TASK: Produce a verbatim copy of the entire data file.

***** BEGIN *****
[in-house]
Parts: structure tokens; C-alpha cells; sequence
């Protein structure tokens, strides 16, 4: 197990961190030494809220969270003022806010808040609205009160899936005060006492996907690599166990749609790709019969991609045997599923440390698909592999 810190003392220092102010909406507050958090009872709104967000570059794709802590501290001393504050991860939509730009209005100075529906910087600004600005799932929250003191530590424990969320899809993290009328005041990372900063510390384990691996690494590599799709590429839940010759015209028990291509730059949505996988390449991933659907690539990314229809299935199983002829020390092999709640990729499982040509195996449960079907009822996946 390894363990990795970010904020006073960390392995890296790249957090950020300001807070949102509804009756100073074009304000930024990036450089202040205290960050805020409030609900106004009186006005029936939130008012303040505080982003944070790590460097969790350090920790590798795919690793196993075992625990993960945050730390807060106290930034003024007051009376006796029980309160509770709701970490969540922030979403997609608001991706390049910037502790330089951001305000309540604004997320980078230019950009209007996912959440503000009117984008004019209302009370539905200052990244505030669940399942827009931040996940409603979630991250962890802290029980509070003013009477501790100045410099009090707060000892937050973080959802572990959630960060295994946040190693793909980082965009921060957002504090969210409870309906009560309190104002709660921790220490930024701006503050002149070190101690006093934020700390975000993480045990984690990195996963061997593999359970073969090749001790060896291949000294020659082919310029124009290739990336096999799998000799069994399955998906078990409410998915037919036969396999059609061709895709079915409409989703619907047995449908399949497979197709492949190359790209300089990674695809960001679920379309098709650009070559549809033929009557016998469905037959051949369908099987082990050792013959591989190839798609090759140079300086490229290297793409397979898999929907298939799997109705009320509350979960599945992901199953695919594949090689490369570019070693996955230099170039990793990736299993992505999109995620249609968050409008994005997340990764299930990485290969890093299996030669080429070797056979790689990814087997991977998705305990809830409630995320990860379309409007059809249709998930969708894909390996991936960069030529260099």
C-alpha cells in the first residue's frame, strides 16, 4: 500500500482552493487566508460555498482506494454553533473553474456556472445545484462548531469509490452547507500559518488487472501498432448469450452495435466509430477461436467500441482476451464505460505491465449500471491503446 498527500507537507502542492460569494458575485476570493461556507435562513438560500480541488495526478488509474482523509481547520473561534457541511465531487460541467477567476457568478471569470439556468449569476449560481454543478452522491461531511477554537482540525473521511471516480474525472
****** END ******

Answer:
[in-house]
Parts: structure tokens; C-alpha cells; sequence
């Protein structure tokens, strides 16, 4: 197990961190030494809220969270003022806010808040609205009160899936005060006492996907690599166990749609790709019969991609045997599923440390698909592999 810190003392220092102010909406507050958090009872709104967000570059794709802590501290001393504050991860939509730009209005100075529906910087600004600005799932929250003191530590424990969320899809993290009328005041990372900063510390384990691996690494590599799709590429839940010759015209028990291509730059949505996988390449991933659907690539990314229809299935199983002829020390092999709640990729499982040509195996449960079907009822996946 390894363990990795970010904020006073960390392995890296790249957090950020300001807070949102509804009756100073074009304000930024990036450089202040205290960050805020409030609900106004009186006005029936939130008012303040505080982003944070790590460097969790350090920790590798795919690793196993075992625990993960945050730390807060106290930034003024007051009376006796029980309160509770709701970490969540922030979403997609608001991706390049910037502790330089951001305000309540604004997320980078230019950009209007996912959440503000009117984008004019209302009370539905200052990244505030669940399942827009931040996940409603979630991250962890802290029980509070003013009477501790100045410099009090707060000892937050973080959802572990959630960060295994946040190693793909980082965009921060957002504090969210409870309906009560309190104002709660921790220490930024701006503050002149070190101690006093934020700390975000993480045990984690990195996963061997593999359970073969090749001790060896291949000294020659082919310029124009290739990336096999799998000799069994399955998906078990409410998915037919036969396999059609061709895709079915409409989703619907047995449908399949497979197709492949190359790209300089990674695809960001679920379309098709650009070559549809033929009557016998469905037959051949369908099987082990050792013959591989190839798609090759140079300086490229290297793409397979898999929907298939799997109705009320509350979960599945992901199953695919594949090689490369570019070693996955230099170039990793990736299993992505999109995620249609968050409008994005997340990764299930990485290969890093299996030669080429070797056979790689990814087997991977998705305990809830409630995320990860379309409007059809249709998930969708894909390996991936960069030529260099």
C-alpha cells in the first residue's frame, strides 16, 4: 500500500482552493487566508460555498482506494454553533473553474456556472445545484462548531469509490452547507500559518488487472501498432448469450452495435466509430477461436467500441482476451464505460505491465449500471491503446 498527500507537507502542492460569494458575485476570493461556507435562513438560500480541488495526478488509474482523509481547520473561534457541511465531487460541467477567476457568478471569470439556468449569476449560481454543478452522491461531511477554537482540525473521511471516480474525472